While the congressional gold medal resolution is keyed to Lawson’s 90th birthday, this past September, sponsor Khanna says the recognition of Lawson’s work is a timely reminder of the sacrifices Americans and people around the world have made for the cause of freedom.
“At a time of darkness, when it seems that we are actually moving backwards in the struggle for justice and freedom in our own country, we should look to figures like James Lawson, Gandhi, King and John Lewis [for inspiration] and be more resolved to stand up for our values,” Khanna asserts. “He [Lawson] appeals to a different dimension of America and of humanity. … No leader has imagined a more noble form of politics for the human soul than James Lawson. He stands at the intersection of Gandhi and King, speaking to what politics should be at its most noble.”
For his part, Lewis suggests that “the philosophy and discipline” of nonviolence that Lawson has spent his life teaching and sharing “is needed in this country now more than ever before. … Reverend Lawson [can] offer the people of this nation an alternative lesson about the power of peace to transform America,” Lewis asserts. “His teaching [can] allow us to move away from the rancor of separation and division to understand that we are one people, one family — the human family.”
Like Lewis, Khanna has a personal investment in seeing Lawson receive this special recognition for his work. Khanna’s grandfather, Amarnath Vidyalankar, was a freedom fighter in Gandhi’s nonviolent independence movement who spent four years in jail for his part in the struggle to liberate India from British rule. “No one has done more to bring Gandhi’s principles to the United States than James Lawson,” Khanna declares. “He influenced Dr. King’s thinking about Gandhi, he influenced John Lewis, and many others. … Every American should grow up knowing his story.”
Khanna says that one of things the congressional resolution attempts to do is explain just how significant Lawson has been to civil rights movements in the United States and around the world, citing the anti-apartheid movement in South Africa led by Nelson Mandela. Khanna’s team has spent many hours with Lawson, collecting the details of his life in India, in the American Civil Rights Movement, as a minister and in other endeavors. Their work is intended to provide “a definitive account” of Lawson’s life that will contribute to Civil Rights history and be preserved in the congressional record.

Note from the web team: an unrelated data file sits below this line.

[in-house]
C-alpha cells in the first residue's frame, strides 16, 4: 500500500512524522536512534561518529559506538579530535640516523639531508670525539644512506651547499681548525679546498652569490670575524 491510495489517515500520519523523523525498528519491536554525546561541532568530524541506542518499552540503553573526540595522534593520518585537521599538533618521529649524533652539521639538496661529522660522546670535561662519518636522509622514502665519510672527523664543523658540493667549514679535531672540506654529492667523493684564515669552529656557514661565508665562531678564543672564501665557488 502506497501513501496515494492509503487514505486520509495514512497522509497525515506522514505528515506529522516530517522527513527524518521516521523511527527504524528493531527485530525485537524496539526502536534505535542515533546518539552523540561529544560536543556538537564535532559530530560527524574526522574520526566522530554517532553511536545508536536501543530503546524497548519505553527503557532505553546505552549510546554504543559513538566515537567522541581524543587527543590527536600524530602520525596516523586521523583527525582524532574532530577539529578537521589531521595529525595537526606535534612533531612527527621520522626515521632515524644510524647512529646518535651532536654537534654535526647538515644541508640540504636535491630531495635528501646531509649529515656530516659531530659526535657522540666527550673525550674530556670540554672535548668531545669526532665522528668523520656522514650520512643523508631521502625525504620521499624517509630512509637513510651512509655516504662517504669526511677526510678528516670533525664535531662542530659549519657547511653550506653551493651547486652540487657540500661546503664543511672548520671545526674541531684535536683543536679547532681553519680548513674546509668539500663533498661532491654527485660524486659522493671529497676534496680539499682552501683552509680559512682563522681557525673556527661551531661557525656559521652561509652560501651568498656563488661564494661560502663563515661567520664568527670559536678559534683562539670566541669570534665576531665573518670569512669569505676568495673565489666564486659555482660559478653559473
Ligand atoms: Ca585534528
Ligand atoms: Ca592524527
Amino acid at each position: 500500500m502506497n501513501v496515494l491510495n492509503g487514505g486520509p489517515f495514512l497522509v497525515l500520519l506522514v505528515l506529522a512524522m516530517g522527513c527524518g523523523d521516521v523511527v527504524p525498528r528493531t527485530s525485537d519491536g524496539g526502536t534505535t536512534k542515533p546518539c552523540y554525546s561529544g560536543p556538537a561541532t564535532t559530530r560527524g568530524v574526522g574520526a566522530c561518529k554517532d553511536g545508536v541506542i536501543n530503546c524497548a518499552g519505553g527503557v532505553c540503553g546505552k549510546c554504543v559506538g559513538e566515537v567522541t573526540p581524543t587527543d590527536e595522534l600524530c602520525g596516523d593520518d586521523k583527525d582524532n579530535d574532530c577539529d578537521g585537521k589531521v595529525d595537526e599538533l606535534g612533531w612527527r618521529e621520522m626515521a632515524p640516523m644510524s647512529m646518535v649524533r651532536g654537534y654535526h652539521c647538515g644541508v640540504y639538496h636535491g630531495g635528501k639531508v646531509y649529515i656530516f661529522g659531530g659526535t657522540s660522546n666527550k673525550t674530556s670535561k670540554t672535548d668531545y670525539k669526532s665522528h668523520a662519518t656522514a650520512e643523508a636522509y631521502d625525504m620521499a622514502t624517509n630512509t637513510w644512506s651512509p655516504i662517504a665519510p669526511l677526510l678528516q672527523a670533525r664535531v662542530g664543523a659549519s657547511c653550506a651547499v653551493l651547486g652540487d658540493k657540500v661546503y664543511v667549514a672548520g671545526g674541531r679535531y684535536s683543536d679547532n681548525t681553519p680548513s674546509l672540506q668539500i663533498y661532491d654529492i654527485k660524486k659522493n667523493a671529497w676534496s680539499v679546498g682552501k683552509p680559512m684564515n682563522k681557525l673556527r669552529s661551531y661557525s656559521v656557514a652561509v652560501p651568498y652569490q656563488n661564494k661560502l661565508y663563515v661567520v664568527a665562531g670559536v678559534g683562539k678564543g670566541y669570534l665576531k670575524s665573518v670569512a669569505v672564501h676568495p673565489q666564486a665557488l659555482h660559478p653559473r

For U.S. Rep. Emanuel Cleaver of Missouri, another of the bill’s co-sponsors, Lawson is “without a doubt, one of the top 10 most influential Black people of the 20th century.” Himself a United Methodist minister, Cleaver followed Lawson’s younger brother, the Rev. Phillip Lawson, as pastor of St. James United Methodist Church in Kansas City, Missouri, in the early 1970s. It was largely through Phillip Lawson and from his involvement in the Southern Christian Leadership Conference that Cleaver got to know James Lawson.
“I tell people [James Lawson is] probably more responsible for the things that went right in the SCLC and in the greater Movement overall because of his nonviolent influence,” Cleaver says. “His fingerprints are on every major Civil Rights victory because of how much he influenced the direction of the SCLC.”
Cleaver describes himself as being from a family of preachers on the one hand and members of the Black Panther Party on the other. (Two of his relations are former Panthers Eldridge Leroy Cleaver and Pete O’Neal, Jr., who remains in exile in Tanzania.) Cleaver says that at one point as a young man facing the realities of racism in America, he found himself at a crossroads. “Should I go off and be a Panther, or go the way of my other family members, a lot of them clergy?” he recalls. Cleaver chose “the church path” in large part because of the example and influence of minister-activists like Lawson.
Lawson is grateful for the influence that he has been able to bear over the years, but is quick to credit it to “the work of God” and not his own effort. In fact, he wishes that the “distinction” of how faith, the church and “the call of Jesus” provided a foundation for the Freedom Movements of the 1950s and ‘60s were better known.
Reflecting on these times, he says, “We have seen how history can be transformed through the Gospel of Jesus. It is a life force that can transform my life and my family’s lives and all of society. … With God’s help, we can reshape the earth so that, as Isaiah [65:23] says, ‘no one will labor in vain and no baby will be born into calamity.’ That’s not some pie in the sky vision. It’s possible, and it’s where God wants us to be.”
He then adds, as if in afterthought: “There is more to do.”
Editors note: The article has been updated to include the fact that it was the Women’s Division of the Methodist Board of Missions who engaged Lawson in his assignment to India.